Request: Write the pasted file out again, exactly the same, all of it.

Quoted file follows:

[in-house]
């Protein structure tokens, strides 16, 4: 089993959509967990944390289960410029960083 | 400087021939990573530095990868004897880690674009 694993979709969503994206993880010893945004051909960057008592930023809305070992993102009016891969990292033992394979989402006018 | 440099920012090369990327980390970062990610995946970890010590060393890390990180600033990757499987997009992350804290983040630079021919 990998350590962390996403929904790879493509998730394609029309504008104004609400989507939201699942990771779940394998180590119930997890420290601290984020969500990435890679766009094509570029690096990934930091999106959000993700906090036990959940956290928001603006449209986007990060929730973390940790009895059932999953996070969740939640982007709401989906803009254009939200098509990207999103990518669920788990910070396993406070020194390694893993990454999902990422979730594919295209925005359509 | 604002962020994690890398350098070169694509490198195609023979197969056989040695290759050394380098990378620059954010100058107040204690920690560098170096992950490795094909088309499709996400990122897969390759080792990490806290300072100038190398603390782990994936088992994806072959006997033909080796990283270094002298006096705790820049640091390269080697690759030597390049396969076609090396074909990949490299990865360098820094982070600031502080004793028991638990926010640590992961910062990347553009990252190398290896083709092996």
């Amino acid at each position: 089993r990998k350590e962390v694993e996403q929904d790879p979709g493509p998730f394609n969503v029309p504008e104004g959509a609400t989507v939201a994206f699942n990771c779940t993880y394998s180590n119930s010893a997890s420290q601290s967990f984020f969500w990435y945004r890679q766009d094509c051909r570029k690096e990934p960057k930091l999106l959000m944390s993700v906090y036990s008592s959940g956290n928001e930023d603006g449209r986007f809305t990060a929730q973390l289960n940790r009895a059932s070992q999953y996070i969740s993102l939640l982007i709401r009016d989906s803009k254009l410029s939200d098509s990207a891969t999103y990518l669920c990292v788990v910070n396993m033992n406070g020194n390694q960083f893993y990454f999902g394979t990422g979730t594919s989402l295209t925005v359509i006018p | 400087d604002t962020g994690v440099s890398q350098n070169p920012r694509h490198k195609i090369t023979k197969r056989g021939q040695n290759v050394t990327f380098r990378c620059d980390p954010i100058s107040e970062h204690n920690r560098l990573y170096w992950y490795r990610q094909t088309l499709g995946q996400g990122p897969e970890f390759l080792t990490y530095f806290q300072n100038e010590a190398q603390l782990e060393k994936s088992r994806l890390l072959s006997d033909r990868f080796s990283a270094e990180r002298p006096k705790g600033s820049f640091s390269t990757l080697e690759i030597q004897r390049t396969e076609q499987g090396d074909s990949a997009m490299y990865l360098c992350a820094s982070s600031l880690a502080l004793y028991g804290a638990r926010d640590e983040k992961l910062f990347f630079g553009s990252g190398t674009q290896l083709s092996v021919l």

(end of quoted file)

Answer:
[in-house]
């Protein structure tokens, strides 16, 4: 089993959509967990944390289960410029960083 | 400087021939990573530095990868004897880690674009 694993979709969503994206993880010893945004051909960057008592930023809305070992993102009016891969990292033992394979989402006018 | 440099920012090369990327980390970062990610995946970890010590060393890390990180600033990757499987997009992350804290983040630079021919 990998350590962390996403929904790879493509998730394609029309504008104004609400989507939201699942990771779940394998180590119930997890420290601290984020969500990435890679766009094509570029690096990934930091999106959000993700906090036990959940956290928001603006449209986007990060929730973390940790009895059932999953996070969740939640982007709401989906803009254009939200098509990207999103990518669920788990910070396993406070020194390694893993990454999902990422979730594919295209925005359509 | 604002962020994690890398350098070169694509490198195609023979197969056989040695290759050394380098990378620059954010100058107040204690920690560098170096992950490795094909088309499709996400990122897969390759080792990490806290300072100038190398603390782990994936088992994806072959006997033909080796990283270094002298006096705790820049640091390269080697690759030597390049396969076609090396074909990949490299990865360098820094982070600031502080004793028991638990926010640590992961910062990347553009990252190398290896083709092996």
């Amino acid at each position: 089993r990998k350590e962390v694993e996403q929904d790879p979709g493509p998730f394609n969503v029309p504008e104004g959509a609400t989507v939201a994206f699942n990771c779940t993880y394998s180590n119930s010893a997890s420290q601290s967990f984020f969500w990435y945004r890679q766009d094509c051909r570029k690096e990934p960057k930091l999106l959000m944390s993700v906090y036990s008592s959940g956290n928001e930023d603006g449209r986007f809305t990060a929730q973390l289960n940790r009895a059932s070992q999953y996070i969740s993102l939640l982007i709401r009016d989906s803009k254009l410029s939200d098509s990207a891969t999103y990518l669920c990292v788990v910070n396993m033992n406070g020194n390694q960083f893993y990454f999902g394979t990422g979730t594919s989402l295209t925005v359509i006018p | 400087d604002t962020g994690v440099s890398q350098n070169p920012r694509h490198k195609i090369t023979k197969r056989g021939q040695n290759v050394t990327f380098r990378c620059d980390p954010i100058s107040e970062h204690n920690r560098l990573y170096w992950y490795r990610q094909t088309l499709g995946q996400g990122p897969e970890f390759l080792t990490y530095f806290q300072n100038e010590a190398q603390l782990e060393k994936s088992r994806l890390l072959s006997d033909r990868f080796s990283a270094e990180r002298p006096k705790g600033s820049f640091s390269t990757l080697e690759i030597q004897r390049t396969e076609q499987g090396d074909s990949a997009m490299y990865l360098c992350a820094s982070s600031l880690a502080l004793y028991g804290a638990r926010d640590e983040k992961l910062f990347f630079g553009s990252g190398t674009q290896l083709s092996v021919l």